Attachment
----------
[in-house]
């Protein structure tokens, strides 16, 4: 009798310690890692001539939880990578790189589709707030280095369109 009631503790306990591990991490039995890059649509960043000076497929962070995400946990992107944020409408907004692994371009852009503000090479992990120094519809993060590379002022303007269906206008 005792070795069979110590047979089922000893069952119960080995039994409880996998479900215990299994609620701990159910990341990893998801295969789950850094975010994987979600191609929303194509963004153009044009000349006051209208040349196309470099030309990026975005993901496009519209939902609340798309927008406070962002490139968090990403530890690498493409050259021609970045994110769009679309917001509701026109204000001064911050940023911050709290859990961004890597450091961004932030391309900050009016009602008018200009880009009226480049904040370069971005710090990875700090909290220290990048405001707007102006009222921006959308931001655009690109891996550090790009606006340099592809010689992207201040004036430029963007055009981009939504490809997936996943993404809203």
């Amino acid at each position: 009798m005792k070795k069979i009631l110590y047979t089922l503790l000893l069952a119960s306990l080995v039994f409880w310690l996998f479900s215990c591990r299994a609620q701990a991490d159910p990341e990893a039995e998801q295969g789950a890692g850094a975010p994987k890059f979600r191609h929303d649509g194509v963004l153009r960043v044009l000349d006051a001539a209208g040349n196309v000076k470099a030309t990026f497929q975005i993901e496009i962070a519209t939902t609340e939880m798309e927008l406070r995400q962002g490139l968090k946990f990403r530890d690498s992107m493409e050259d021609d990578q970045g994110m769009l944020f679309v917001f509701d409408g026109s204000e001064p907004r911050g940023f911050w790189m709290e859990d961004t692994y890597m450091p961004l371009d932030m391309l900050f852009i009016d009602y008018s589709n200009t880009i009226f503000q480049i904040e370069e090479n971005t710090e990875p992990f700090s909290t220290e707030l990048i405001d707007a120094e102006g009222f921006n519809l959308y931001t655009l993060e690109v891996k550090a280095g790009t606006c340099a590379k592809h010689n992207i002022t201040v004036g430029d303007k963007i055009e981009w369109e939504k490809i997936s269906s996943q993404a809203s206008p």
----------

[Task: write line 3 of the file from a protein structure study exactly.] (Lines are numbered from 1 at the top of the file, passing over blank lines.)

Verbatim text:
């Amino acid at each position: 009798m005792k070795k069979i009631l110590y047979t089922l503790l000893l069952a119960s306990l080995v039994f409880w310690l996998f479900s215990c591990r299994a609620q701990a991490d159910p990341e990893a039995e998801q295969g789950a890692g850094a975010p994987k890059f979600r191609h929303d649509g194509v963004l153009r960043v044009l000349d006051a001539a209208g040349n196309v000076k470099a030309t990026f497929q975005i993901e496009i962070a519209t939902t609340e939880m798309e927008l406070r995400q962002g490139l968090k946990f990403r530890d690498s992107m493409e050259d021609d990578q970045g994110m769009l944020f679309v917001f509701d409408g026109s204000e001064p907004r911050g940023f911050w790189m709290e859990d961004t692994y890597m450091p961004l371009d932030m391309l900050f852009i009016d009602y008018s589709n200009t880009i009226f503000q480049i904040e370069e090479n971005t710090e990875p992990f700090s909290t220290e707030l990048i405001d707007a120094e102006g009222f921006n519809l959308y931001t655009l993060e690109v891996k550090a280095g790009t606006c340099a590379k592809h010689n992207i002022t201040v004036g430029d303007k963007i055009e981009w369109e939504k490809i997936s269906s996943q993404a809203s206008p």